Today I got a phone call from a man who told me that he was going to die soon. It wasn’t exactly consistent with the scope and tone of inquiries we receive here at the CCE office, but then again, it kind of is. We get so many different calls here that I am no longer surprised by the questions and comments we receive over the phone and by email. My new motto in my office is “we got you covered,” and I feel that this is true of all of the departments here in the Ulster County Extension office. From the “how many calories are in a big mac?” to “my dog was attacked by a raccoon last night!” we get all kinds of inquiries here and are happy to do our best to point each of our clients in the right direction. So when I got this phone call I was not particularly surprised since this individual had come across an article that I had written about the process of composting human remains.
Most people do not realize the intimate connection that farmers have with death and dying. Breeding many generations on the farm, and living in and with nature, provides both a frame and magnifier into the mysteries and processes of death. Farmers and ranchers understand that death is part of life and deserves the same reverence and respect as the beginning of life. This man on the phone had a preference that most of us can understand…he wished to be buried on his family farm.
I was more than happy to guide him to the appropriate channels and safeguards to ensure that what he was doing was both legal and safe. To most farmers a human body is relatively easy to compost simply because we are much smaller compared to some of our livestock. And since nothing on the farm is wasted, most ranchers compost their animals and use the nutrient rich fertilizer that is produced to enrich their pastures or gardens.
Besides farmers, the other major composter in the area is the highway department. With the overpopulation of both deer and cars on our roadways there are many wildlife fatalities every day. The highway department soon realized that pilling up the roadkill would be offensive to both the nose and eyes and would attract unwanted attention from wild animals. They realized that their best option was to compost the remains of the roadkill which would safely dispose of the animals, would not attract wild animals to the area, and would make a value-added product out of what was previously considered waste. The only caveat is that composting needs to be carefully controlled and monitored. There is an art to composting. When done right it is beneficial to everyone but when done wrong, or neglected, there is a real opportunity loss.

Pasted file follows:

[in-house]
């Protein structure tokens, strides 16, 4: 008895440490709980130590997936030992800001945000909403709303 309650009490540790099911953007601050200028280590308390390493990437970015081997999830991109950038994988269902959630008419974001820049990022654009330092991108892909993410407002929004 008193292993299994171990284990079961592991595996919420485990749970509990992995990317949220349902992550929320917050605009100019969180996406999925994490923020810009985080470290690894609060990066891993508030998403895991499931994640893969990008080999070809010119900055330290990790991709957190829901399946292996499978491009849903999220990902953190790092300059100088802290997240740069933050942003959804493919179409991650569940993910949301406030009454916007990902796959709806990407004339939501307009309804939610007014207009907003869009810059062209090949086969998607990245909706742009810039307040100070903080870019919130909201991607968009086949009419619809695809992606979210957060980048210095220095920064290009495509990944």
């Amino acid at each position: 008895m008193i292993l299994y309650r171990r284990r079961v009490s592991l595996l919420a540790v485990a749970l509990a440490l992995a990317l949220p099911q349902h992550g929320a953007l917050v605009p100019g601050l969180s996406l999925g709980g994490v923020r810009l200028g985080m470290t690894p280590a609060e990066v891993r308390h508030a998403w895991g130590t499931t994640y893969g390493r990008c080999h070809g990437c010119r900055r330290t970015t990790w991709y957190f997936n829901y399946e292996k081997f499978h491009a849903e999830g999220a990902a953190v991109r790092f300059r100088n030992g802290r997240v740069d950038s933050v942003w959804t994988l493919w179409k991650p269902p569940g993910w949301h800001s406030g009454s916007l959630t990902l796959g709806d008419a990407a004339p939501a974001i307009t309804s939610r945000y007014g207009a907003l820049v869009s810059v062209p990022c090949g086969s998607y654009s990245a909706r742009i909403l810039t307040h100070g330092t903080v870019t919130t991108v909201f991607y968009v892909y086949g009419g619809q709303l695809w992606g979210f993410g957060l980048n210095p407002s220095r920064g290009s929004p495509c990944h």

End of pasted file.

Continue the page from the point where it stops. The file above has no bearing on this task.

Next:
The man who called was already aware of issues and intricacies of composting and I think that he was seeking more than just technical assistance in that he was looking for some kind words and support in his endeavor. I let him know that I would do all that I could to ensure that he was in compliance and that he could spend his eternity in the most comfortable place he had ever known…home. It is not often that I get calls about death, but it helps me to know that death and farming are sisters and it is in the acknowledgement of their intimate relationship that we are able to better understand our place and our farm’s place in nature.